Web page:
This book is first and foremost a coming-of-age tale.
The narrator meets Jesus (Joshua) when they are both children. From the beginning, the young Joshua knows who he is, but not exactly how to go about fulfilling his difficult destiny. Josh must travel to the ends of the land in order to learn what he needs to do, and Biff needs to go with him because Josh would get himself killed if he went alone. Together they have adventures as fantastic as those in the Bible, but not nearly as bloody.
Biff's tale is about a wonderful man striving to live up to his divine origins by embracing humanity. To a hardened apostate like myself, this portrayal as Jesus as a good man who would not only associate with sinners, but consider them his best friends, warmed my heart. If the church I was dragged to as a child had preached about this loving man, instead of his jealous, violent, judgemental and distant father, I might still have faith.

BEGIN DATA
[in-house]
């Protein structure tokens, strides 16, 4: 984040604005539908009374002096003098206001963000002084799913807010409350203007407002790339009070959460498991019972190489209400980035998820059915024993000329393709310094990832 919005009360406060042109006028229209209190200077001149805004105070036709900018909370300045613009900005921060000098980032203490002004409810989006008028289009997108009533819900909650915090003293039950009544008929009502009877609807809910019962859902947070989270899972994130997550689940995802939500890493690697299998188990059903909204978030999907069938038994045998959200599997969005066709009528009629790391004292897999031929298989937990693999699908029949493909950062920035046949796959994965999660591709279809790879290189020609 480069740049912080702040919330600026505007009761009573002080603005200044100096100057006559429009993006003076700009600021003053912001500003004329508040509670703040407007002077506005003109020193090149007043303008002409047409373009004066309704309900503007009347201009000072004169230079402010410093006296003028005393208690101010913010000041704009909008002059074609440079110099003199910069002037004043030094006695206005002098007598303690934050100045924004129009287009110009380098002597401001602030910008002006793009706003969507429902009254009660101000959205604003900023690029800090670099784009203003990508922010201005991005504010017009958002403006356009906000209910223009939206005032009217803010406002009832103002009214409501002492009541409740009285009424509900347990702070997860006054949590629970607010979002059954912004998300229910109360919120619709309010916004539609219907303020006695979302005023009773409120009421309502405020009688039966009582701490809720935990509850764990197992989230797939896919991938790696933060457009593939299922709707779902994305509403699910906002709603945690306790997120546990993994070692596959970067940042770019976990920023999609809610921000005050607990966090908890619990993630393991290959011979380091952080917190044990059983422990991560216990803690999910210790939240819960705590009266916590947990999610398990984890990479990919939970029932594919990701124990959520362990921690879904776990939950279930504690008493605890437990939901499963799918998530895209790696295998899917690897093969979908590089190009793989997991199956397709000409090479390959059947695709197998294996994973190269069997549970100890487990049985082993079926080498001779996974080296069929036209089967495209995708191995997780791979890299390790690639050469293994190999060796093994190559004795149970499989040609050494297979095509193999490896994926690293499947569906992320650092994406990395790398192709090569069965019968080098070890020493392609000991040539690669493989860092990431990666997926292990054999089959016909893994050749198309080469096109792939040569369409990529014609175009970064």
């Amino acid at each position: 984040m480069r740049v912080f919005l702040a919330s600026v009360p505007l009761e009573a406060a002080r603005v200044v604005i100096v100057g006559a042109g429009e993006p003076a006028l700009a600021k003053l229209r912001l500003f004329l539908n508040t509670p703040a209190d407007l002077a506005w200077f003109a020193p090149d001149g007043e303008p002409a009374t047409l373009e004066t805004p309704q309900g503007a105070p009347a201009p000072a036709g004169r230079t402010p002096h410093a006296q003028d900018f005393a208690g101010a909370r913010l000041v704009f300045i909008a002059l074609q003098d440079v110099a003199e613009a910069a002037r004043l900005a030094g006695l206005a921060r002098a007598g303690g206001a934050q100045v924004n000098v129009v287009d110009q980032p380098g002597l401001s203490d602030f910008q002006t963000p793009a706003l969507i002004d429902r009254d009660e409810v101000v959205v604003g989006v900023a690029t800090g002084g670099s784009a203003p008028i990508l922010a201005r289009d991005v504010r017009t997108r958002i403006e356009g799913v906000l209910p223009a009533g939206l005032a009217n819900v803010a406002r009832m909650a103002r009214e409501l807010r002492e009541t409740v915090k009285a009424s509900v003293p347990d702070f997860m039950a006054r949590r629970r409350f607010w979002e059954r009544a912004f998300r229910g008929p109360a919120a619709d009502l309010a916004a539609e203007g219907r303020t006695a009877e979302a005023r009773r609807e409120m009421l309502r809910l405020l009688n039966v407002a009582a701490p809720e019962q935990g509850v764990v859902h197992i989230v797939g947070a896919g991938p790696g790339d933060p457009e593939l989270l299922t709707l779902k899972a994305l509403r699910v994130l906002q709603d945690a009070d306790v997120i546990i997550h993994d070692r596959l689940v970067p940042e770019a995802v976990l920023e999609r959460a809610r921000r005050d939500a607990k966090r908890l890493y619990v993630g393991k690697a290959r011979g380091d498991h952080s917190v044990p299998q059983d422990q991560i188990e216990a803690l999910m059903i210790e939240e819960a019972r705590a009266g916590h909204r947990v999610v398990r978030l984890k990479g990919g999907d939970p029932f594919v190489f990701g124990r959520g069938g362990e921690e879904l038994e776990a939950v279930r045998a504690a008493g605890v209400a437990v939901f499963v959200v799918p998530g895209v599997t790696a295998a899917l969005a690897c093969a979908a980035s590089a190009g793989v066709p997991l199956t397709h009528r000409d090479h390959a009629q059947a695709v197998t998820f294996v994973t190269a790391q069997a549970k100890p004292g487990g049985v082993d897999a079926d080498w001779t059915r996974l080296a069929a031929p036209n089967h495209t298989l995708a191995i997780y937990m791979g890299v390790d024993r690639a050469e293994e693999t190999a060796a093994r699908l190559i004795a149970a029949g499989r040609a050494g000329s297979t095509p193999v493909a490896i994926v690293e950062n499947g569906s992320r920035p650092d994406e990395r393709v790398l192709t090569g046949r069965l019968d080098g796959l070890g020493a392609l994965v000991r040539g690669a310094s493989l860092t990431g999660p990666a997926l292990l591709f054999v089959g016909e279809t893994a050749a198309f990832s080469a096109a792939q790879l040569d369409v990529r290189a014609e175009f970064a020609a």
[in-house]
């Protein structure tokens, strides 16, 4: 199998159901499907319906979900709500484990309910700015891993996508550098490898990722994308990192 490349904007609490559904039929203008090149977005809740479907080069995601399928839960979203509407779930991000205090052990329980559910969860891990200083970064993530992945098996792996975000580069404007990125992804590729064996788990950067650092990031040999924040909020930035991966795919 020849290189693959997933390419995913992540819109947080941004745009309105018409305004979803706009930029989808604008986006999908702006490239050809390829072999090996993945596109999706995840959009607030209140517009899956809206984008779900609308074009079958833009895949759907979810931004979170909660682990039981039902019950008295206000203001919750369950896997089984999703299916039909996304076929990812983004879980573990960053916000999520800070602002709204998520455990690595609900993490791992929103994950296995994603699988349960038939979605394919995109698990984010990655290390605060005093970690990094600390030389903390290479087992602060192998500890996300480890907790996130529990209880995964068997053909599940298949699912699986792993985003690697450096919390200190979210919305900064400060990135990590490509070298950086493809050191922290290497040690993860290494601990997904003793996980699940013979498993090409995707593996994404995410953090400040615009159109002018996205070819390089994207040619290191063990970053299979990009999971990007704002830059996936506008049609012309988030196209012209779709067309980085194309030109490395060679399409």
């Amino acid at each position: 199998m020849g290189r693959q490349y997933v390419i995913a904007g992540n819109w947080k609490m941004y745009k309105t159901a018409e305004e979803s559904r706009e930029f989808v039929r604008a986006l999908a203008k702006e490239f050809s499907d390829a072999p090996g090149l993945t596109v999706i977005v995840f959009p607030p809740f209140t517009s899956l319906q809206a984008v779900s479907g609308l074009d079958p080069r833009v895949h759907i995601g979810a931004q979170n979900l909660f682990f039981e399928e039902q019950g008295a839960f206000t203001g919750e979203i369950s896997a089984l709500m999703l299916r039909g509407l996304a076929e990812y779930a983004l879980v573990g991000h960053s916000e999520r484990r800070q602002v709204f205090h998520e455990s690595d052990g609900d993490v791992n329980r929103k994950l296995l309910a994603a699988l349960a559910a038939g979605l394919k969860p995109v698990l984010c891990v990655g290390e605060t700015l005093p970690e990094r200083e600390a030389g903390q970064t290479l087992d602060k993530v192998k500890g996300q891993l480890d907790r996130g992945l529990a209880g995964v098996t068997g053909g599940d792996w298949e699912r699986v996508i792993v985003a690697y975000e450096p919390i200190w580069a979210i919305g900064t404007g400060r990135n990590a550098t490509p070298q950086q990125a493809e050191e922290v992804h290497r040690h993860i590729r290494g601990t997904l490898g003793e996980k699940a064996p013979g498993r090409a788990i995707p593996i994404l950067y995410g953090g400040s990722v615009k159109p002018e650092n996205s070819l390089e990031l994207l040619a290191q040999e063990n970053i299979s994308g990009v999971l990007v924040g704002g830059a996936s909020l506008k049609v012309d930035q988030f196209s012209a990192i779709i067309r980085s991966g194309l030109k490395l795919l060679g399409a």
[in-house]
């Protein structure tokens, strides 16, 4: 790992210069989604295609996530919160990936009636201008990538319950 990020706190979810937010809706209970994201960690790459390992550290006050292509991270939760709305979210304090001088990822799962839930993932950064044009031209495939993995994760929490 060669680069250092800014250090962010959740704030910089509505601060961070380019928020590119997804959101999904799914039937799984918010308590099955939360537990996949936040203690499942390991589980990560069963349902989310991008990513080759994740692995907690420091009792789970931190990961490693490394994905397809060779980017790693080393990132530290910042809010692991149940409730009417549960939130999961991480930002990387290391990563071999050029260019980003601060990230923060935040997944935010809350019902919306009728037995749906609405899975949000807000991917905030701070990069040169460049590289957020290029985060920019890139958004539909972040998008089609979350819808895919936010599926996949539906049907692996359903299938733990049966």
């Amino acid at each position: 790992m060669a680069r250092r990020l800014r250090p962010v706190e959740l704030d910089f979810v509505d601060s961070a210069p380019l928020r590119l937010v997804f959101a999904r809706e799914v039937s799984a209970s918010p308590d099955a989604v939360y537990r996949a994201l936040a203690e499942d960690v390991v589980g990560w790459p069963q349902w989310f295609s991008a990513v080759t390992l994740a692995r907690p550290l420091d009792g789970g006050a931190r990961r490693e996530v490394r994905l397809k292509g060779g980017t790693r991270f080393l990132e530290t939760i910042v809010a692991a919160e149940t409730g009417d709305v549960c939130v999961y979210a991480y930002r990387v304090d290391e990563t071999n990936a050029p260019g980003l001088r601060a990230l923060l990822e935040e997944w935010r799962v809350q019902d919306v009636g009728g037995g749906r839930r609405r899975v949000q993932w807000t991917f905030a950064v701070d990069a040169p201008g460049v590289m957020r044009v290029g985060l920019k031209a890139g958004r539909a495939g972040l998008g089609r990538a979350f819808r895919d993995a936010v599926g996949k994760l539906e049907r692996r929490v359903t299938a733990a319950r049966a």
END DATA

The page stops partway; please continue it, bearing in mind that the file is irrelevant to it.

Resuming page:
"Lamb" is the product of a fertile mind. When I think about a book like this, I always wonder most about how anyone could think of writing it. Here we have a (roughly) historical account of the life of Christ told through different and VERY irreverent eyes in such a way that would likely make a fundamentalist explode but possibly make an unbeliever think "Christ is cool." Christopher Moore takes New Testament facts, throws in some of the wilder beliefs about what He did between ages 13 and 30, and then resurrects (literally) a childhood pal to tell the tale. Wow.
This is a highly enjoyable book. I don't think it's blasphemous, but it does walk right up to the line.
If you aren't convinced, then let me just give you two reasons to listen to it: